Why ‘Heavy Lifting’ All The Time May Lead To WEAKNESS And Death…
What kind of relationship do you have with the weights?
I have a LOVE-HATE relationship with them.
While I love “feeling” strong, I hate the pain I feel afterwards.
Max effort strength has a high cost. But obviously, we’re willing to pay the price to be stronger.
Even if we hit the gym regularly, most of our time is spent working, driving a car, sitting at a desk or slouching on the couch.
For most of the things we do, strength is no longer functional.
The link between our body’s strength and how it relates to our weight has been severed.
While we can haul weights in the gym (a controlled environment), we can barely haul our own body weight around and move the way we did when we were children.
10 BEST Body Weight Exercises of All-Time (plus 5 Bonus moves)
Children have playground strength.
Why is this an issue?
The problem is that the worse a person’s strength-to-weight ratio is, the higher their chances of an early death.
A Brazilian study of 2,000 people between the ages of 51 and 81, showed that by maintaining a high level of muscle strength, power-to-body weight ratio, and coordination had a positive influence on a person’s life expectancy.
Basically, if you have a poor strength-to-weight ratio, we may be knocking years off of our lives.
We’ve forgotten that “true strength” cannot be measured by your one rep max.
Do you think body weight exercises are for wimps?
Unfortunately, there’s a ton of misinformation out there about bodyweight training. So, let’s start by busting three of the biggest myths.
Myth #1: Bodyweight Exercises Are An Easy Option
If you don’t believe me, ask yourself why the military and Special Forces rely on bodyweight exercises to get their recruits in shape.
Think about it.
In a real-life combat situation, muscles aren’t isolated.
A soldier needs to use their whole body to duck, cover, run and get into life-saving combat-ready positions.
The heart of military-style conditioning is a high-strength to weight ratio. This is accomplished by mastering core bodyweight moves, including pushups, pullups, and squats.
Going back to the basics is not taking a step backwards.
By using the basics, you can become a master at full body conditioning.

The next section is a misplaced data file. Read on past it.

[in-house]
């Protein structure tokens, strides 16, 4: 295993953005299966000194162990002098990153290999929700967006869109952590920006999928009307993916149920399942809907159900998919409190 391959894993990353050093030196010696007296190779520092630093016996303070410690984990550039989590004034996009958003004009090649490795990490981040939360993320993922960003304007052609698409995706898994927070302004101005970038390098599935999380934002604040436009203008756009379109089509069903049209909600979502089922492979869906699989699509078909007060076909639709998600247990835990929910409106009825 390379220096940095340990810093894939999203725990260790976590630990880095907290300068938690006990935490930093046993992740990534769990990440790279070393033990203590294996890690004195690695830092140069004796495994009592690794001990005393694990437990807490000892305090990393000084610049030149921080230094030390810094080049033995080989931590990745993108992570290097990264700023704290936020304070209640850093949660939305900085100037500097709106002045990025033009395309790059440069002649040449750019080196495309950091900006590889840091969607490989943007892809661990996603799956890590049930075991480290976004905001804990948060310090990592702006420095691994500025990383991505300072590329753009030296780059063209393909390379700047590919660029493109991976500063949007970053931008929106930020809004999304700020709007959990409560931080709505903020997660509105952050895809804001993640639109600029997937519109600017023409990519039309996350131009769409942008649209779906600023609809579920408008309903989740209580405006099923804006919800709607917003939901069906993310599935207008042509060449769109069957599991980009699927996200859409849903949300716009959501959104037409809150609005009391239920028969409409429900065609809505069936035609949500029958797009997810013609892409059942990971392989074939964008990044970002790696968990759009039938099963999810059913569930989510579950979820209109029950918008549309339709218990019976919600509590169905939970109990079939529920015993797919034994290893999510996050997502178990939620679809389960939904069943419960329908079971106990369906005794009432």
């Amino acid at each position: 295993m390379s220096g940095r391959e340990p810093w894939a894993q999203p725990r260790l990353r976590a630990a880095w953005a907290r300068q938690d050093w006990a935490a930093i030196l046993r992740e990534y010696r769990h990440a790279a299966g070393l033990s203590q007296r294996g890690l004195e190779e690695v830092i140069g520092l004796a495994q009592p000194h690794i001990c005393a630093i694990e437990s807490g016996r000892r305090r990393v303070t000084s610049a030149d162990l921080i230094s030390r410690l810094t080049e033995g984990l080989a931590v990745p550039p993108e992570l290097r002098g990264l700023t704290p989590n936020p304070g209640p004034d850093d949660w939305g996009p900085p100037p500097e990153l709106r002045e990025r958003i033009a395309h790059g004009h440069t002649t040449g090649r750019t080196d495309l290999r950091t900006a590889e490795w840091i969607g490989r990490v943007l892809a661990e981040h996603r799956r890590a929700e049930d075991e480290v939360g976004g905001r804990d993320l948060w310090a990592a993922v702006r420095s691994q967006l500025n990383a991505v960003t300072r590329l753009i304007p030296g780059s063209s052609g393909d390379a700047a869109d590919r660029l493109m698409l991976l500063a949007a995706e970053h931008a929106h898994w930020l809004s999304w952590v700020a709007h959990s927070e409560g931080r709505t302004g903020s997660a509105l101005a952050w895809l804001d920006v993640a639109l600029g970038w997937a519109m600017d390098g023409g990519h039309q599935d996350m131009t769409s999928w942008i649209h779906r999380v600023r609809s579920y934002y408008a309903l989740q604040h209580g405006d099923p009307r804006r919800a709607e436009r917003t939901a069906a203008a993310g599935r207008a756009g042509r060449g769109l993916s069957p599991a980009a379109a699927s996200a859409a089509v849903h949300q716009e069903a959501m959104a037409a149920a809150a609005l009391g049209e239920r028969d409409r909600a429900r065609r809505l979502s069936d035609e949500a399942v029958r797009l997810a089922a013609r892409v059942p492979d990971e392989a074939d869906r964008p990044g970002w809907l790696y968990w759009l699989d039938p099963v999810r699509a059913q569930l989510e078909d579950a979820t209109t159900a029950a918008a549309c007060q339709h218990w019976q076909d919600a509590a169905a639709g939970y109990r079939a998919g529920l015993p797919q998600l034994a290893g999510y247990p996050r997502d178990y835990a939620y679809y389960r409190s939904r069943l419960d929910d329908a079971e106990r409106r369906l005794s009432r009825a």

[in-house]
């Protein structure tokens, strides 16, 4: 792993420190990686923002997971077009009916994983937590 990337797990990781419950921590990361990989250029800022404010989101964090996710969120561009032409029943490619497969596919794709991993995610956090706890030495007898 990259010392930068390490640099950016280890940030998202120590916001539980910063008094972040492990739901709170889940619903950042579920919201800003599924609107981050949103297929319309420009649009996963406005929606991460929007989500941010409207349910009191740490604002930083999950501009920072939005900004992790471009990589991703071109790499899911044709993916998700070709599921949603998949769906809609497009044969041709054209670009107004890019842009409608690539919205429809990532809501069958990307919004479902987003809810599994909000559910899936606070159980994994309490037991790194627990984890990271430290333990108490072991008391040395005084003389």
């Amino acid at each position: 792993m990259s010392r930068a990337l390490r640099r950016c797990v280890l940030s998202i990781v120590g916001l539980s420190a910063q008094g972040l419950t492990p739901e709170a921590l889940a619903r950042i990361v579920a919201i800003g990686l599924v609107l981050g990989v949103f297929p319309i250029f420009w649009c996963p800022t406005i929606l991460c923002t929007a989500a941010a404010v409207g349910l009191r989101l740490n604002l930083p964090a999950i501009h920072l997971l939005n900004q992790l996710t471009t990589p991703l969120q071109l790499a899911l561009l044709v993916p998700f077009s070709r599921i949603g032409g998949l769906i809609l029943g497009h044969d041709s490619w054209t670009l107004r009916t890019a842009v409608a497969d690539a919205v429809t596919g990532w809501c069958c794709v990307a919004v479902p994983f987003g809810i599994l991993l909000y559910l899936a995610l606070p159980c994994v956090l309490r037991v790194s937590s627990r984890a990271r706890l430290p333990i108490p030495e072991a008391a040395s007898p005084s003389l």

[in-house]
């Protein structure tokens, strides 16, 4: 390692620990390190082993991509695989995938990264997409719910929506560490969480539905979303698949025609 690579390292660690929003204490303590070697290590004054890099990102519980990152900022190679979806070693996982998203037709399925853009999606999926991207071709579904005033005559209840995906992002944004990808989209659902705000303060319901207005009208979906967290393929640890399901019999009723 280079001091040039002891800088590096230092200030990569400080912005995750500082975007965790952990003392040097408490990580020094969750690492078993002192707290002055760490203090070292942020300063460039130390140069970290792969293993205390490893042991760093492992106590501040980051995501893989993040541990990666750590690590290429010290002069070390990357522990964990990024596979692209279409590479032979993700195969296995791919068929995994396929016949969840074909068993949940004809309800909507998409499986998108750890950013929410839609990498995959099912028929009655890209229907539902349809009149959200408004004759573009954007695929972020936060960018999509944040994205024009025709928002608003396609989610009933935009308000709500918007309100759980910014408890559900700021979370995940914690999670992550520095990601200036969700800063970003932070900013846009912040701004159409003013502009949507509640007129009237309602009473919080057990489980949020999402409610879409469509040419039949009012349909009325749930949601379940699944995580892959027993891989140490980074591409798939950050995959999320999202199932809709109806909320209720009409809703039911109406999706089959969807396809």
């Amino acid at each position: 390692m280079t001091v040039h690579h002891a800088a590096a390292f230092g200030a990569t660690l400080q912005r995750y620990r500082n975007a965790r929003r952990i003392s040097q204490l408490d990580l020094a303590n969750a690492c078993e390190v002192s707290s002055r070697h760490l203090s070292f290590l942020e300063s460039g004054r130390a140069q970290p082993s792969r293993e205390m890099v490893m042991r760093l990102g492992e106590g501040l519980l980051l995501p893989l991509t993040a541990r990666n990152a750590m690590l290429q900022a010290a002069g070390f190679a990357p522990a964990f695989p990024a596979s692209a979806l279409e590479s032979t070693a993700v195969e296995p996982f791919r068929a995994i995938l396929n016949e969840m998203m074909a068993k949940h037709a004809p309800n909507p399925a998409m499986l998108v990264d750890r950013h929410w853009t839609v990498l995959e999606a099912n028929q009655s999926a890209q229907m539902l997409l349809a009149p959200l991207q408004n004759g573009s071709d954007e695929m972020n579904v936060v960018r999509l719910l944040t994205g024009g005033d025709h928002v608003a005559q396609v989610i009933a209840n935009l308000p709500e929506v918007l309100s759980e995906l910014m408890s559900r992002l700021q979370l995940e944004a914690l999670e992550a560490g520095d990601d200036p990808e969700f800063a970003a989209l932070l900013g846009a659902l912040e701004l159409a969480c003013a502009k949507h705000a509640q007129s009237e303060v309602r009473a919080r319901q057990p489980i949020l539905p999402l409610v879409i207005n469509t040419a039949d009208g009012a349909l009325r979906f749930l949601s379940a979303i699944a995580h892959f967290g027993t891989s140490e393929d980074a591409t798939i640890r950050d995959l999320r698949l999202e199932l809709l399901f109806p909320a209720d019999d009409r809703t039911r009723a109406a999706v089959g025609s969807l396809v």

Related: 3 Steps To Mental Toughness
Myth #2: You Can’t Use Bodyweight Exercises to Pack on Muscle
This belief comes from the idea that you can’t pack on muscles by using bodyweight training.
You need to understand that in order to gain muscle you need to choose the right progressions in order to increase your strength.
As long as there is tension on your muscle, it can grow. Muscles do not know if the resistance you’re using is an external weight or your own body weight.
Oh, and did I mention that bodyweight exercises are really tough.
Related: 4 Hidden Keys To Savage Strength
Myth #3: The Bodyweight Exercises That Work Are Difficult to Master
If you go on YouTube, you’ll find lots of “supermen” showing off complicated bodyweight moves. They may look impressive, but don’t be fooled.
You don’t need super-advanced complex moves to build a strong foundation for functional strength.
All you need to do is choose the right moves, with correct form and with the right progressions.
Every bodyweight master started at the same place: foundational moves that make up 90 percent of strength types.
The only way to develop “true strength” is to focus on the core moves which target each of the Four Strength Types.
The good news is that these moves are simple and easy to master. All you need to do is choose the right training regimen, like the workout on the next page.
Body Weight Beast Review Video